The UK regularly buys healthcare products from overseas but given the economic scenario we face, it makes sense to prioritise UK manufacturers and suppliers, writes orthopaedic surgeon Harish Parmar.
Dishy Rishi, as the Chancellor of the Exchequer, was known for a while, endeared himself with popular giveaways at the start of the pandemic. Many felt safer, whether furloughed or supported in some way. These measures necessitated significant government spending to support the economy and population from going under.
Paying it back is the difficult balancing act for the Treasury in the coming years, but also a difficulty that all taxpayers in the UK will face. And when we think of places in the UK, we may think of places like Exeter, Oxford, Stanmore – don’t they sound just so quintessentially British? Indeed, they are places in England. But they are also names of orthopaedic implants: Exeter hip, Oxford knee, Stanmore hip. That is because the relevant implants were invented and developed there.
However, the implants are now sold by US companies. And in large numbers, to the NHS. The annual cost must be in millions, if not billions. These are good designs and good implants, so it is understandable that they are popular. Which is good news for the companies that sell them. And the country that exports them.
Often faced with a choice, a surgeon has no good reason for one over another. It can come down simply to the marketing, of exposure during training. Certainly, these implant names are well known and so feel “safe”.
However, there are many similar implants, so called “me-too” implants because they are based on the same principles. Many are still made in the UK by UK companies. In the same way that the Exeter, Oxford and Stanmore were originally.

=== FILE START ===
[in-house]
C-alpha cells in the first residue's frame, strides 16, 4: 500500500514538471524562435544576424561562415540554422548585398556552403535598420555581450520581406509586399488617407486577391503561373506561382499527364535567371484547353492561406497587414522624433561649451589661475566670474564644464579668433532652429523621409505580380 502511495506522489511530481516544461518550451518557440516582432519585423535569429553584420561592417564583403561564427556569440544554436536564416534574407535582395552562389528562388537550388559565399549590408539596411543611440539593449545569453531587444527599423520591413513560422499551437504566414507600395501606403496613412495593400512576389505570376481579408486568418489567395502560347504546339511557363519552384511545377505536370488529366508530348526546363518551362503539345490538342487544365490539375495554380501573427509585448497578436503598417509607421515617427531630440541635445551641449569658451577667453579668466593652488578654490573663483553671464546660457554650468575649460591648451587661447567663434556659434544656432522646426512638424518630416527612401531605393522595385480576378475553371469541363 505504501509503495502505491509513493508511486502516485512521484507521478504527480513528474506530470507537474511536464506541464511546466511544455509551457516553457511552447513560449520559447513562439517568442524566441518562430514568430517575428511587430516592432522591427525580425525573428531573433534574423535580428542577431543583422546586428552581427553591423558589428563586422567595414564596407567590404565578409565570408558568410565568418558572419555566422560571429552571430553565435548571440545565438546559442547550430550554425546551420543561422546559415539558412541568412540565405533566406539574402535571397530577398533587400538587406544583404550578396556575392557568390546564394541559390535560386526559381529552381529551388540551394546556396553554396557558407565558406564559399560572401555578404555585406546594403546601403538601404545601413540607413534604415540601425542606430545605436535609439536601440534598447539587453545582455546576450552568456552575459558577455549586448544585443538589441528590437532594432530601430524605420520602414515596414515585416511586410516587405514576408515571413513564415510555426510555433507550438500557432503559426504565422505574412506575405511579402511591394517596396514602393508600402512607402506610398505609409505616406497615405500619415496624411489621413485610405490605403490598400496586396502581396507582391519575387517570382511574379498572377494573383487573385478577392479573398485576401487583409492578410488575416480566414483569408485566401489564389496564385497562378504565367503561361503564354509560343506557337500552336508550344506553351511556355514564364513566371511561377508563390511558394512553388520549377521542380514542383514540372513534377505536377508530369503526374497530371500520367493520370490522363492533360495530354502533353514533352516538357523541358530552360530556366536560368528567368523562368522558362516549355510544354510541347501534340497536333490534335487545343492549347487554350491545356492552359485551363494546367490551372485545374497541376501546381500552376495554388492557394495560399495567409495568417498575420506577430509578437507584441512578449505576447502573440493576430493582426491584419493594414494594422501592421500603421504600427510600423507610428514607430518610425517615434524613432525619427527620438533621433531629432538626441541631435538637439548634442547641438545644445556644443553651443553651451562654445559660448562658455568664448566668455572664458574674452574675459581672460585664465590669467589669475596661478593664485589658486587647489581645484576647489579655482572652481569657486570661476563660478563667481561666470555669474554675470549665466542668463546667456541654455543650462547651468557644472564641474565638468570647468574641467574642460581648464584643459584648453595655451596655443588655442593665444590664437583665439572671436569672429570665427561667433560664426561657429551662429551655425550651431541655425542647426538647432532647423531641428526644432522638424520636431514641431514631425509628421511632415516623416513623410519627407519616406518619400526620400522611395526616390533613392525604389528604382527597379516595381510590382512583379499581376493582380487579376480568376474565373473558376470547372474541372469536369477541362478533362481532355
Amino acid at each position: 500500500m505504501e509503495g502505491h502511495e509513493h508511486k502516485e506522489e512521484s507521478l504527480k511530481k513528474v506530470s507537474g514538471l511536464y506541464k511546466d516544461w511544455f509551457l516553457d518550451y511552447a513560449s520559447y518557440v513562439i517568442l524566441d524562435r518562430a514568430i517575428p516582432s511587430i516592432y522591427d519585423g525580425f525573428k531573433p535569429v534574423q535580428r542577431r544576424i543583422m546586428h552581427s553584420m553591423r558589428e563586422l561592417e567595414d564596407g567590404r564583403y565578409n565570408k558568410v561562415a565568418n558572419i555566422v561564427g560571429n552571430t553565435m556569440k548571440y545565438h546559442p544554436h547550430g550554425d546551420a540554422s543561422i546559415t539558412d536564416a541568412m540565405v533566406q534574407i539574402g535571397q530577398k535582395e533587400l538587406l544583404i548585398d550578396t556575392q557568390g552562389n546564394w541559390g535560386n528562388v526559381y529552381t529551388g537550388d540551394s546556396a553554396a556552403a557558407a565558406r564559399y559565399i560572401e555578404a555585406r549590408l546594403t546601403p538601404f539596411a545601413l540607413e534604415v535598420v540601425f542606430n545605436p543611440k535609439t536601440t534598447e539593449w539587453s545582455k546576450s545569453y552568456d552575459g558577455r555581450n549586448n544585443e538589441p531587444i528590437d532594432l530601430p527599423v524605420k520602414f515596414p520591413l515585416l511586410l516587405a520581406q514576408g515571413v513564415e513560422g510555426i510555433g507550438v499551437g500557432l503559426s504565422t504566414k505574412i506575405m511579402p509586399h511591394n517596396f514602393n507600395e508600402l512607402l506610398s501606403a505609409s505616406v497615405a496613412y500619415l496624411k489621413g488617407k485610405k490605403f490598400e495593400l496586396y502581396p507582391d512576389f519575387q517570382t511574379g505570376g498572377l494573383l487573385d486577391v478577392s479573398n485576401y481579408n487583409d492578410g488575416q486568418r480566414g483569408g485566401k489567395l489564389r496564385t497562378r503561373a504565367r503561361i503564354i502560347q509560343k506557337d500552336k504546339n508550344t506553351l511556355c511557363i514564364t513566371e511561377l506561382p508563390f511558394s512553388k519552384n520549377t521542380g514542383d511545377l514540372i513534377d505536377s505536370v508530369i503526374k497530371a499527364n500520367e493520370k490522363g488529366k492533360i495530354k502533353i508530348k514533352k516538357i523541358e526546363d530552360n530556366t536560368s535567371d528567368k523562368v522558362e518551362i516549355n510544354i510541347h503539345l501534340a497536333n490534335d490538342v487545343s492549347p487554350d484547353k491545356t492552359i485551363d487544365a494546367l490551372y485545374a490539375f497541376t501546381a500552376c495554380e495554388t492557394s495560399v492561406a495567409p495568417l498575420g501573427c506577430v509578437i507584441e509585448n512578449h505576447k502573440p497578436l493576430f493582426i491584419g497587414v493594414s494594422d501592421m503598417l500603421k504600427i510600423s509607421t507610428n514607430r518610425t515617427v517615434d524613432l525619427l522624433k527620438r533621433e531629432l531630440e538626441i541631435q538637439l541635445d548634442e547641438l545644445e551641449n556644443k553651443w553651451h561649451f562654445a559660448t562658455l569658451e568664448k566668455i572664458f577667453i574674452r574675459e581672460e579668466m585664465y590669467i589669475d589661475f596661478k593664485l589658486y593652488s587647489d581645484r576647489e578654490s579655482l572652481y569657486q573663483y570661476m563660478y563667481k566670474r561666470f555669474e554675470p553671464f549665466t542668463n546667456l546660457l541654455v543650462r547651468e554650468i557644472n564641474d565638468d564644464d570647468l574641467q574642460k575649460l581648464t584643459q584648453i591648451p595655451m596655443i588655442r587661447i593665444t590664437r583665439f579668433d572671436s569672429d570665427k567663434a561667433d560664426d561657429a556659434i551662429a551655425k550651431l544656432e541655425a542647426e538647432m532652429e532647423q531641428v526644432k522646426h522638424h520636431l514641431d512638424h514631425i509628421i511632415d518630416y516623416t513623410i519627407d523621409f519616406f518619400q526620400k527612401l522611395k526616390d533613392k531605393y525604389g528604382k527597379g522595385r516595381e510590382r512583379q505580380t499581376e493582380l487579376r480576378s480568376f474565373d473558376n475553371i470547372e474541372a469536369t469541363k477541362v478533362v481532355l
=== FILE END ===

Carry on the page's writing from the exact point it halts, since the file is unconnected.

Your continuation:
As we emerge from the pandemic, there will inevitably be a rush on elective surgical services. There is a huge backlog of hip and knee replacements to catch up on.
Given the economic scenario we face, would it not make sense for the UK NHS to prioritise UK manufacturers and suppliers?
The value of their sales will contribute to the Treasury as tax receipts, keep many people in jobs and all this without compromising clinical quality. I am not talking about minor peripheral manufacturers: I am talking about major development companies that produce brilliant products but may not have the marketing power of US multinationals.
You may recall the story last year revealing how, through a questionable deal, a US jewellery designer was paid £21 million as a “go between” for the procurement by the NHS of PPE, for the current pandemic.
If that annoyed you, perhaps you should think about this.
If products are clinically comparable in quality and cost, and there is little to choose between them, perhaps we should be expressing a preference for UK made products for patients in the UK NHS – which is after all funded by the UK taxpayer.